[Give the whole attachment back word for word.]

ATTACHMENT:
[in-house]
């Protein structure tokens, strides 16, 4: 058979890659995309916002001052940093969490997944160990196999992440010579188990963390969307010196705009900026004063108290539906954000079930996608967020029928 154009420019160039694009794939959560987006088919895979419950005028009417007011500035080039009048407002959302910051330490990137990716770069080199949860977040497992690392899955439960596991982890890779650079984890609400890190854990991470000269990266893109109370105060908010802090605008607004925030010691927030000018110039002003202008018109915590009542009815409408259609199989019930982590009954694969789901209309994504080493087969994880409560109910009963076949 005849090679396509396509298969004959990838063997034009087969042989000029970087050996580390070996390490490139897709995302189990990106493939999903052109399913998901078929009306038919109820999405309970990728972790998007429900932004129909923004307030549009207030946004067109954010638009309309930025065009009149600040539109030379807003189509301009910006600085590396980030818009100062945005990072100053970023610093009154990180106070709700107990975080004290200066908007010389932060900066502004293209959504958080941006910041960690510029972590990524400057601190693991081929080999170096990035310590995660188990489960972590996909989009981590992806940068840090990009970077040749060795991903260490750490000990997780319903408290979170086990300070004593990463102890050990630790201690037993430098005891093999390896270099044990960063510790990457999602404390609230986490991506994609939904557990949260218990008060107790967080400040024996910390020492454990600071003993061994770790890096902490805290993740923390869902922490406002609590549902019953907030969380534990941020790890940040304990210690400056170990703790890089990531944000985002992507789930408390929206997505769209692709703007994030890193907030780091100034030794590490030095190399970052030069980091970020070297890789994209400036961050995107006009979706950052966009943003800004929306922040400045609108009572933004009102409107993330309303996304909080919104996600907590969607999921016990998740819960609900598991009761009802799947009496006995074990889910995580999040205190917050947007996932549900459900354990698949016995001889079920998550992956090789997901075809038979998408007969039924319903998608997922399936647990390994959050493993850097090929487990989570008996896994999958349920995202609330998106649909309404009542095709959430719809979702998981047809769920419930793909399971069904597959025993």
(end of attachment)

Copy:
[in-house]
């Protein structure tokens, strides 16, 4: 058979890659995309916002001052940093969490997944160990196999992440010579188990963390969307010196705009900026004063108290539906954000079930996608967020029928 154009420019160039694009794939959560987006088919895979419950005028009417007011500035080039009048407002959302910051330490990137990716770069080199949860977040497992690392899955439960596991982890890779650079984890609400890190854990991470000269990266893109109370105060908010802090605008607004925030010691927030000018110039002003202008018109915590009542009815409408259609199989019930982590009954694969789901209309994504080493087969994880409560109910009963076949 005849090679396509396509298969004959990838063997034009087969042989000029970087050996580390070996390490490139897709995302189990990106493939999903052109399913998901078929009306038919109820999405309970990728972790998007429900932004129909923004307030549009207030946004067109954010638009309309930025065009009149600040539109030379807003189509301009910006600085590396980030818009100062945005990072100053970023610093009154990180106070709700107990975080004290200066908007010389932060900066502004293209959504958080941006910041960690510029972590990524400057601190693991081929080999170096990035310590995660188990489960972590996909989009981590992806940068840090990009970077040749060795991903260490750490000990997780319903408290979170086990300070004593990463102890050990630790201690037993430098005891093999390896270099044990960063510790990457999602404390609230986490991506994609939904557990949260218990008060107790967080400040024996910390020492454990600071003993061994770790890096902490805290993740923390869902922490406002609590549902019953907030969380534990941020790890940040304990210690400056170990703790890089990531944000985002992507789930408390929206997505769209692709703007994030890193907030780091100034030794590490030095190399970052030069980091970020070297890789994209400036961050995107006009979706950052966009943003800004929306922040400045609108009572933004009102409107993330309303996304909080919104996600907590969607999921016990998740819960609900598991009761009802799947009496006995074990889910995580999040205190917050947007996932549900459900354990698949016995001889079920998550992956090789997901075809038979998408007969039924319903998608997922399936647990390994959050493993850097090929487990989570008996896994999958349920995202609330998106649909309404009542095709959430719809979702998981047809769920419930793909399971069904597959025993």